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Audit questions how Connecticut's paid leave authority hired consultants

Andrea Barton Reeves, then CEO of the Connecticut Paid leave Authroity, speaking at the launch of the program on Dec. 1, 2021.
Andrea Barton Reeves, CEO of the Connecticut Paid Leave Authority, speaking at the launch of the program on Dec. 1, 2021.

Connecticut’s paid family medical leave agency failed to provide documentation to back up its selection of two consultants used when it launched two years ago.

That’s according to an audit by the Connecticut Auditor of Public Accounts.

The 2020-2021 audit of the Connecticut Paid Leave Authority found that the authority hired two consultants with expenses of $37,500 and about $110,000. These hires exceeded the initial price, said John Geragosian, a Democrat who is one the state’s two auditors. The other is Clark Chapin, a Republican.

“The authority didn’t document why it had to go over the initial price, “ he said. “Also the authority selected one state contractor from the state bidding list but it didn’t document that it solicited three bids in that case.”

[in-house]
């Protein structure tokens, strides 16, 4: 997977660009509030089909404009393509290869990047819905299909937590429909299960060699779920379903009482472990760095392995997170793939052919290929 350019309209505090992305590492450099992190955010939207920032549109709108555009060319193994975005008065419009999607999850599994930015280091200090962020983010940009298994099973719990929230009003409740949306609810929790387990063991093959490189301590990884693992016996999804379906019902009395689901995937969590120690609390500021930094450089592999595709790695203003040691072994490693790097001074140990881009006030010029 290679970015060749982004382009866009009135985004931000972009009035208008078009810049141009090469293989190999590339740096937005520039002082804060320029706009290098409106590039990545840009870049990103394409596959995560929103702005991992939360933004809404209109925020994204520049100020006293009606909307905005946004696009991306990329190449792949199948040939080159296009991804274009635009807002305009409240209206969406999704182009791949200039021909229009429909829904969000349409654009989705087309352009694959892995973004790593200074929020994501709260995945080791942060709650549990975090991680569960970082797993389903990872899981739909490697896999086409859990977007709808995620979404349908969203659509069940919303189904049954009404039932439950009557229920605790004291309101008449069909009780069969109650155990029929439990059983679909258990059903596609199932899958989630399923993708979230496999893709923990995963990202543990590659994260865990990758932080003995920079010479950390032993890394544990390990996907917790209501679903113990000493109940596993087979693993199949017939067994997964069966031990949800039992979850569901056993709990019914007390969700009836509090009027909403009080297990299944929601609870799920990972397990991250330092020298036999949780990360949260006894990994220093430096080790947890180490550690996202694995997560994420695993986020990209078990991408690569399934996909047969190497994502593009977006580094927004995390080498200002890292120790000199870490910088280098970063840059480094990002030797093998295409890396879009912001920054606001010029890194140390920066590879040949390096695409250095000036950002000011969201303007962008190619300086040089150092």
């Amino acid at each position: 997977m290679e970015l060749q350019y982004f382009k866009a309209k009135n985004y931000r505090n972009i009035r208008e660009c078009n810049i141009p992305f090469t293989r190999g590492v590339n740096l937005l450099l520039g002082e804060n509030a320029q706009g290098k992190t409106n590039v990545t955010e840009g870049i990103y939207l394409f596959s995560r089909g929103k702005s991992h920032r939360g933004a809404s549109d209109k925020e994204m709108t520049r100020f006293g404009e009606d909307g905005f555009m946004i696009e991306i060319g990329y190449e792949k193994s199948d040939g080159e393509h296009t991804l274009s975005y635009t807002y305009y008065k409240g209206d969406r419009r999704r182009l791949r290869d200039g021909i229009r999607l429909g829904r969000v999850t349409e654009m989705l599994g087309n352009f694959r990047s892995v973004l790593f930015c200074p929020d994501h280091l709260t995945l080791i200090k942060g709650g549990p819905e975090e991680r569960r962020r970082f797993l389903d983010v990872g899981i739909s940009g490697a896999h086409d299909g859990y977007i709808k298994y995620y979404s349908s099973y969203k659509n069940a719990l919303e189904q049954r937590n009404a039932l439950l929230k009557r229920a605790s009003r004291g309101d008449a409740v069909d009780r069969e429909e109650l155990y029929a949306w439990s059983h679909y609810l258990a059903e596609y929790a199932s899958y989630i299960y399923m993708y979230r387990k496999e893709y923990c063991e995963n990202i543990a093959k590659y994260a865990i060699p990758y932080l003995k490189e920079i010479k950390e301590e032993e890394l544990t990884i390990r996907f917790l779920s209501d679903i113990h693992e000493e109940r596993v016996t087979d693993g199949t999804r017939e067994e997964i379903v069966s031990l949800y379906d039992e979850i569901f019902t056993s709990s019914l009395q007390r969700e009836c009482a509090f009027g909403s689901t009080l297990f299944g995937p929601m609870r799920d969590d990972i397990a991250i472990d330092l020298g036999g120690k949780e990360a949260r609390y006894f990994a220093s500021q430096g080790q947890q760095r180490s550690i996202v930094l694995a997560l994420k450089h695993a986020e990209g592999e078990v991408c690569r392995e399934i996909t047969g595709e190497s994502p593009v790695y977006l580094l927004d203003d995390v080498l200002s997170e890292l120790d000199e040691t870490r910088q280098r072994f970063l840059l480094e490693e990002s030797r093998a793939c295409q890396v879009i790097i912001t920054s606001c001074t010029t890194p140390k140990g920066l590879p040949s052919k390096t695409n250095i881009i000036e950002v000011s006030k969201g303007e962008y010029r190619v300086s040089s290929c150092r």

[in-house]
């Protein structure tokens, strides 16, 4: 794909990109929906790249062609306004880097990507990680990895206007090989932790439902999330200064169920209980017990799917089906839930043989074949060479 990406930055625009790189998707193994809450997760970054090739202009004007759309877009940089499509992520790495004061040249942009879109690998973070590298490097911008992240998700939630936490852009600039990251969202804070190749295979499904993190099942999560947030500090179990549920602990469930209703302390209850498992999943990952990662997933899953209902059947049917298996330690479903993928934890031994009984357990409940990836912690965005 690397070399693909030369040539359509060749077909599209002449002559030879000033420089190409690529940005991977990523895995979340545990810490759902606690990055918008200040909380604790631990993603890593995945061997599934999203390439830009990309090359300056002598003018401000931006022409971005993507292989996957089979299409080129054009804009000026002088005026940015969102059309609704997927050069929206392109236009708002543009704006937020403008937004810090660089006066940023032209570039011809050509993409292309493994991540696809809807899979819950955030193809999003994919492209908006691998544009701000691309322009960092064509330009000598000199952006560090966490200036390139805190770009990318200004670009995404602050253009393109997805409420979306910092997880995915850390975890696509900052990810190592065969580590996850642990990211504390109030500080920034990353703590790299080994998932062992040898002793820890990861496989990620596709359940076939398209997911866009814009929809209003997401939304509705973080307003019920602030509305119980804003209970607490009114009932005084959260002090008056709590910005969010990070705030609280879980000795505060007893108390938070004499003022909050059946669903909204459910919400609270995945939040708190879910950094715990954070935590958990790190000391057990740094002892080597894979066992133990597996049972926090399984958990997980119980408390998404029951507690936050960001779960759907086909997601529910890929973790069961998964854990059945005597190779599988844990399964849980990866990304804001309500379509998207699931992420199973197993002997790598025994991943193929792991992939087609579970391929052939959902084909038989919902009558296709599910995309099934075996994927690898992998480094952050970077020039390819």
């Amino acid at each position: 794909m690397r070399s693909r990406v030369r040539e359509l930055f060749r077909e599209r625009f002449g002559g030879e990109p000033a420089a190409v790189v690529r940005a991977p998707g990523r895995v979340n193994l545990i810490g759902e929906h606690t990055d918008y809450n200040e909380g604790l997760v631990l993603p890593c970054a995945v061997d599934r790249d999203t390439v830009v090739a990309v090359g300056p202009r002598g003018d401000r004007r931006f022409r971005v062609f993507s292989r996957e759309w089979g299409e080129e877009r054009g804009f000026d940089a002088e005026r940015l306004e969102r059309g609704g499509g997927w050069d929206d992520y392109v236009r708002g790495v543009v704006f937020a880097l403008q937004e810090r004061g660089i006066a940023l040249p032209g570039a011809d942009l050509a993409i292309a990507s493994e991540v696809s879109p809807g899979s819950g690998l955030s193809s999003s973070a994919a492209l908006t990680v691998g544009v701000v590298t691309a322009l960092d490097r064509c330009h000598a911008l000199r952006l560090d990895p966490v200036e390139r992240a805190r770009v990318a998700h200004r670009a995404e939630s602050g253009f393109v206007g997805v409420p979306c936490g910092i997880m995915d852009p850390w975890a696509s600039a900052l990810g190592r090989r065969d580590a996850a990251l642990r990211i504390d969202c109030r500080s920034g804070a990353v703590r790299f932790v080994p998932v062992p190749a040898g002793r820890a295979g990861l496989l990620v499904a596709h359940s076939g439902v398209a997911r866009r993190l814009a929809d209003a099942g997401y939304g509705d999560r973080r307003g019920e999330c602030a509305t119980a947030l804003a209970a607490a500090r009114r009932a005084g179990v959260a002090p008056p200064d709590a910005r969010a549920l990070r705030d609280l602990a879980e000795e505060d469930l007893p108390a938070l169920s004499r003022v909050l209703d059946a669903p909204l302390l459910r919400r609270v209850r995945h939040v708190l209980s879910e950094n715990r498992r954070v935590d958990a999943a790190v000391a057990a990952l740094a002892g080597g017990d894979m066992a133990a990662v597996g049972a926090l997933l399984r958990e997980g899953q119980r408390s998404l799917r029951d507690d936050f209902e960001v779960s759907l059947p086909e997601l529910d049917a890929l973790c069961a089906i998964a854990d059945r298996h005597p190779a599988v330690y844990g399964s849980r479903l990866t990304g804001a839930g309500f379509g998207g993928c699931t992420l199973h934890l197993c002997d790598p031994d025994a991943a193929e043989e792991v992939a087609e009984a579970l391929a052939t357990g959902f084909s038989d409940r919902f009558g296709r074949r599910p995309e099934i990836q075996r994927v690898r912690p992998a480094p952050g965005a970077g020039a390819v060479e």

The authority also failed to provide receipts for about $43,000 spent on a marketing campaign, and lacked written procedures for the implementation of affirmative action policy and performance evaluations, the audit found.

The authority said it’s implemented changes to comply with the auditor’s recommendations.

“The authority agreed with the recommendation that’s included. And hopefully they will be able to do better next time,” Geragosian said.

The CTPLA was created in 2019 by Gov. Ned Lamont. It offers paid time off for private sector employees and is funded by a payroll deduction.

As WSHU Public Radio’s award-winning senior political reporter, Ebong Udoma draws on his extensive tenure to delve deep into state politics during a major election year.